In any case, now that I’ve had a full year of experiences across a good many well respected men’s vintage fragrances, I’m not as keen on Basala as I was originally. I still enjoy the EdT, but when considering dollar for dollar market value, there are other fragrances I’d rather buy a back-up bottle of than Basala.
My bottle is still filled at two thirds. I think time was cruel to it. Perhaps Dominique Preyssas used too much of a good thing, too much of a volatile ingredient that has betrayed the composition. Perhaps I waited too long, who knows? It is amazing however the way it keeps coming back to my memory and to present the longer I wear it
Christos, did you ever get yourself another bottle of Basala? I’ve had mine for about 1.5 years now and it’s still smelling great. I find it works well layered over the aftershave. I’m still so sad that this fragrance ended up discontinued. There’s still inventory of it floating about, but at pretty ridiculous prices. You have to diligently hunt and be quick on the trigger finger to find something more reasonably priced.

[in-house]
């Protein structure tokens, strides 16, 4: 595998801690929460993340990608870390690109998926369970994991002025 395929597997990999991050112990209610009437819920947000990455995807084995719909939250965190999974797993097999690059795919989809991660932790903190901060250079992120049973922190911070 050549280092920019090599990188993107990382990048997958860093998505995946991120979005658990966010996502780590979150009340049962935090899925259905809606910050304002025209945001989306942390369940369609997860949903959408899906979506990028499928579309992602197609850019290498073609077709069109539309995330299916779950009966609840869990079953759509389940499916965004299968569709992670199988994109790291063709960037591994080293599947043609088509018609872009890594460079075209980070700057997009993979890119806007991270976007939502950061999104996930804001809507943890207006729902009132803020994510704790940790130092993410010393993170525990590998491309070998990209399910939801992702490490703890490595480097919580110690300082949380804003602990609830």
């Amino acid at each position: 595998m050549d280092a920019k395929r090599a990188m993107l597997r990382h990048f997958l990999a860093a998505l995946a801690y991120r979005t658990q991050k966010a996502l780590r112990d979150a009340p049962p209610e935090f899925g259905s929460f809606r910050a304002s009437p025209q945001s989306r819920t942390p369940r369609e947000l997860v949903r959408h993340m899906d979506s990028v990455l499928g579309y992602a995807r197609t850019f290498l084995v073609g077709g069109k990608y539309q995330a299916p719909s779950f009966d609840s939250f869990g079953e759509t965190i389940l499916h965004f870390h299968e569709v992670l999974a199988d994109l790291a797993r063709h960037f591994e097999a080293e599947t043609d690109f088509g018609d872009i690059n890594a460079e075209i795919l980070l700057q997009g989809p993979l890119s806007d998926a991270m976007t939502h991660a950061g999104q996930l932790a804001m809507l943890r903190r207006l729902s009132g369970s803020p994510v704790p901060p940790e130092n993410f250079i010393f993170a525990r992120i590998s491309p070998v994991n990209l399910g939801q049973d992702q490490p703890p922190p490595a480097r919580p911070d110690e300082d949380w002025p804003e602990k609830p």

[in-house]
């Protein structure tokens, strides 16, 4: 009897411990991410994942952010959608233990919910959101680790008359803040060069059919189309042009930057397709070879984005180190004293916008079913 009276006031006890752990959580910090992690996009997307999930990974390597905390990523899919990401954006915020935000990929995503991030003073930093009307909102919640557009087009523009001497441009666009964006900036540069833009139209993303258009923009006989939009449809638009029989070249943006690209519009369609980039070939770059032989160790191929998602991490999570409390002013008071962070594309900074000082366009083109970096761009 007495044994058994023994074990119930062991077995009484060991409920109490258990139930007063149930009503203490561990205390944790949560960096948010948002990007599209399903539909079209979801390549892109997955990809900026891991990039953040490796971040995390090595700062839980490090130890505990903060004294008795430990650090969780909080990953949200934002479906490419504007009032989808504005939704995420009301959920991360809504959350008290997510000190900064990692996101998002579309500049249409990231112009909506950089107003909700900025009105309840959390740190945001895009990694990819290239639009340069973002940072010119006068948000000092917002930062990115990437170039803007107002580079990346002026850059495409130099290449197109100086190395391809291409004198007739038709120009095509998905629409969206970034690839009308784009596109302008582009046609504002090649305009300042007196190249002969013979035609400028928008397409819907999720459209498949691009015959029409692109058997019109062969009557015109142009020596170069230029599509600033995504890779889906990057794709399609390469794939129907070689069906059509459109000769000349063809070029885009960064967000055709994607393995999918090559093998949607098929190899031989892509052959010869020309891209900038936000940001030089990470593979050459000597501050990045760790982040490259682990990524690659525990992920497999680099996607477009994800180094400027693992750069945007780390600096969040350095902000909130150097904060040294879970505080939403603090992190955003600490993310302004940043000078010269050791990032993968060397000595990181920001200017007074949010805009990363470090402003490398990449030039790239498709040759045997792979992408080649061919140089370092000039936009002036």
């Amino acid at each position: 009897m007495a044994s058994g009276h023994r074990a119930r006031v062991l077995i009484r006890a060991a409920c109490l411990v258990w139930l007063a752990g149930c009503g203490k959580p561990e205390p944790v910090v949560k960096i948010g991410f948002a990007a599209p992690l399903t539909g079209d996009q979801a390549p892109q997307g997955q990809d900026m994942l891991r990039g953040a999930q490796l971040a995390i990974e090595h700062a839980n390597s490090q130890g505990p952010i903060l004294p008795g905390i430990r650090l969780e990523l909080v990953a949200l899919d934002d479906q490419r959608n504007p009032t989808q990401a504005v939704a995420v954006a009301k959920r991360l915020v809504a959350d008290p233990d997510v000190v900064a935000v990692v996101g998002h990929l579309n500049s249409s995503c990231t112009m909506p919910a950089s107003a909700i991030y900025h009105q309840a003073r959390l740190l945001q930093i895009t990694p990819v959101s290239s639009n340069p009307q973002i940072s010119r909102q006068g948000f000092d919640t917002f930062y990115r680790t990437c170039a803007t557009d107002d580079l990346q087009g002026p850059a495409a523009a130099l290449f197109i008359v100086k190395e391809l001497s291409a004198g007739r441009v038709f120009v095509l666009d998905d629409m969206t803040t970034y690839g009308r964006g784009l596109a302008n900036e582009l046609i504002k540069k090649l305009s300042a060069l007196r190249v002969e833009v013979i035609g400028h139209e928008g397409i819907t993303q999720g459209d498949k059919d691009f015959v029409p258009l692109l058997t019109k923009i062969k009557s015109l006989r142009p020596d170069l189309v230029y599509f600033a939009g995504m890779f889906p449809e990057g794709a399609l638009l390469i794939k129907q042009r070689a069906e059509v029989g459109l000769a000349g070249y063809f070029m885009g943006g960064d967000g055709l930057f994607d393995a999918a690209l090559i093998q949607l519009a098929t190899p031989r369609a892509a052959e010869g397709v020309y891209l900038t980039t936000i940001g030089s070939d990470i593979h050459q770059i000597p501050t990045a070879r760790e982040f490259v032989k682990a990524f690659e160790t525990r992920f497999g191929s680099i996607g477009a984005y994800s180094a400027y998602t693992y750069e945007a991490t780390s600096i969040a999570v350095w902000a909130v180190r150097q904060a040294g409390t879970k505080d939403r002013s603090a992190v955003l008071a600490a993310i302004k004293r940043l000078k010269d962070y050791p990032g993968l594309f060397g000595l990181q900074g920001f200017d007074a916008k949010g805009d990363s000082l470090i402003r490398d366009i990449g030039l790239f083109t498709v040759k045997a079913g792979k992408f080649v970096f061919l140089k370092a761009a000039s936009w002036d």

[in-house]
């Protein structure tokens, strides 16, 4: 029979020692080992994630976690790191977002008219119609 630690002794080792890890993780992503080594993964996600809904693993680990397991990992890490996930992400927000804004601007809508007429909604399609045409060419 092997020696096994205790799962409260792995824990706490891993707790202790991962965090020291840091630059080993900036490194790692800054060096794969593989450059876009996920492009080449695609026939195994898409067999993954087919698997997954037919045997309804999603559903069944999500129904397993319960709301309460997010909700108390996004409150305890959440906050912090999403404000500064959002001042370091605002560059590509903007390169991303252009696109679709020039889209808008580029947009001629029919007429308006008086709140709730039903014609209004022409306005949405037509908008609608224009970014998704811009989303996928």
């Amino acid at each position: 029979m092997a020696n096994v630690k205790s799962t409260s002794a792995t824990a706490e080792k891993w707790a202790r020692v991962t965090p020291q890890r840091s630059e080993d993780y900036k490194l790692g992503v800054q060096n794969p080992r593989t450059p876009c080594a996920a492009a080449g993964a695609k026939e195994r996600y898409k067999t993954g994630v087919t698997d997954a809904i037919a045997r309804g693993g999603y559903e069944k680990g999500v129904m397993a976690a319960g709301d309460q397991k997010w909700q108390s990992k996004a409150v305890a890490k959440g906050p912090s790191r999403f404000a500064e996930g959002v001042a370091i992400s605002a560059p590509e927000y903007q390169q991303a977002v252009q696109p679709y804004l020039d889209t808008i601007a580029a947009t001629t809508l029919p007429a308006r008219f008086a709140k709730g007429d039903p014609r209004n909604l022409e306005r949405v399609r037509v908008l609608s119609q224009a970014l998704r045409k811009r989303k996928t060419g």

It is so ridiculously expensive that I have never looked for another bottle. I settle for Lubin Itasca, not a dead ringer for Basala, much simpler, but it seems to be able to trigger the Basala memories